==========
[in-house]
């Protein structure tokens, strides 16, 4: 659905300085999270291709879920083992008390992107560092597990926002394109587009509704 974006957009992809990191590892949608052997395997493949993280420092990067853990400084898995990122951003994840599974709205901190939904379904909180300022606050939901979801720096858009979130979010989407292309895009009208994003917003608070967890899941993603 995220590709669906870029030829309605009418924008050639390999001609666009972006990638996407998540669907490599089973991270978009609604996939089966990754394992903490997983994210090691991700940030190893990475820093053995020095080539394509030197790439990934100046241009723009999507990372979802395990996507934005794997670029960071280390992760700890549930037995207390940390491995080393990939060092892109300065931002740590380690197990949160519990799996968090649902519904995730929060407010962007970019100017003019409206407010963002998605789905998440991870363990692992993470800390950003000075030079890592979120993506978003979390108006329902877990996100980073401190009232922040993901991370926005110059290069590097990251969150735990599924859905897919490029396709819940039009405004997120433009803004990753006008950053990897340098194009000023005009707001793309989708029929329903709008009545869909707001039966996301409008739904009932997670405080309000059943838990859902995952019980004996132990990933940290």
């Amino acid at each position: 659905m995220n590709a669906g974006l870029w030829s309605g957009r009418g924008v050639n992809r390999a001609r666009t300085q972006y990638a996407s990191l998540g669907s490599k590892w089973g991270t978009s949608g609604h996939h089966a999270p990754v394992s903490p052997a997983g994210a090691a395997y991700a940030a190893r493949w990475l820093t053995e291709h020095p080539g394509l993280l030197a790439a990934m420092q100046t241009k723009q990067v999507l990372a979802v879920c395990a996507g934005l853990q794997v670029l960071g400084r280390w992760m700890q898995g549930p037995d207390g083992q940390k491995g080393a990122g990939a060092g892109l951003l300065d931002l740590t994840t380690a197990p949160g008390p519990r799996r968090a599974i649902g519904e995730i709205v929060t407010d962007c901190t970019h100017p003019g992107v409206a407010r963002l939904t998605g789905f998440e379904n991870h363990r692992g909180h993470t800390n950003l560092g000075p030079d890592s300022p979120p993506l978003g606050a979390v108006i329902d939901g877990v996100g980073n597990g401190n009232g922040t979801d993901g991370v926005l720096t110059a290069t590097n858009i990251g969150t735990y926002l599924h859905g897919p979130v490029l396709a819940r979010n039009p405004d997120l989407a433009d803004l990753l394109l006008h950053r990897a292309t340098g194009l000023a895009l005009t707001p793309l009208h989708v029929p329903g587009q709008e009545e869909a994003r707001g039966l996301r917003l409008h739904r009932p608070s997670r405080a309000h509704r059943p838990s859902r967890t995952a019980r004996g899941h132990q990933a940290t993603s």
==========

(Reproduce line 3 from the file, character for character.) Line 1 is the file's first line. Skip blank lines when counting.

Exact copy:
């Amino acid at each position: 659905m995220n590709a669906g974006l870029w030829s309605g957009r009418g924008v050639n992809r390999a001609r666009t300085q972006y990638a996407s990191l998540g669907s490599k590892w089973g991270t978009s949608g609604h996939h089966a999270p990754v394992s903490p052997a997983g994210a090691a395997y991700a940030a190893r493949w990475l820093t053995e291709h020095p080539g394509l993280l030197a790439a990934m420092q100046t241009k723009q990067v999507l990372a979802v879920c395990a996507g934005l853990q794997v670029l960071g400084r280390w992760m700890q898995g549930p037995d207390g083992q940390k491995g080393a990122g990939a060092g892109l951003l300065d931002l740590t994840t380690a197990p949160g008390p519990r799996r968090a599974i649902g519904e995730i709205v929060t407010d962007c901190t970019h100017p003019g992107v409206a407010r963002l939904t998605g789905f998440e379904n991870h363990r692992g909180h993470t800390n950003l560092g000075p030079d890592s300022p979120p993506l978003g606050a979390v108006i329902d939901g877990v996100g980073n597990g401190n009232g922040t979801d993901g991370v926005l720096t110059a290069t590097n858009i990251g969150t735990y926002l599924h859905g897919p979130v490029l396709a819940r979010n039009p405004d997120l989407a433009d803004l990753l394109l006008h950053r990897a292309t340098g194009l000023a895009l005009t707001p793309l009208h989708v029929p329903g587009q709008e009545e869909a994003r707001g039966l996301r917003l409008h739904r009932p608070s997670r405080a309000h509704r059943p838990s859902r967890t995952a019980r004996g899941h132990q990933a940290t993603s």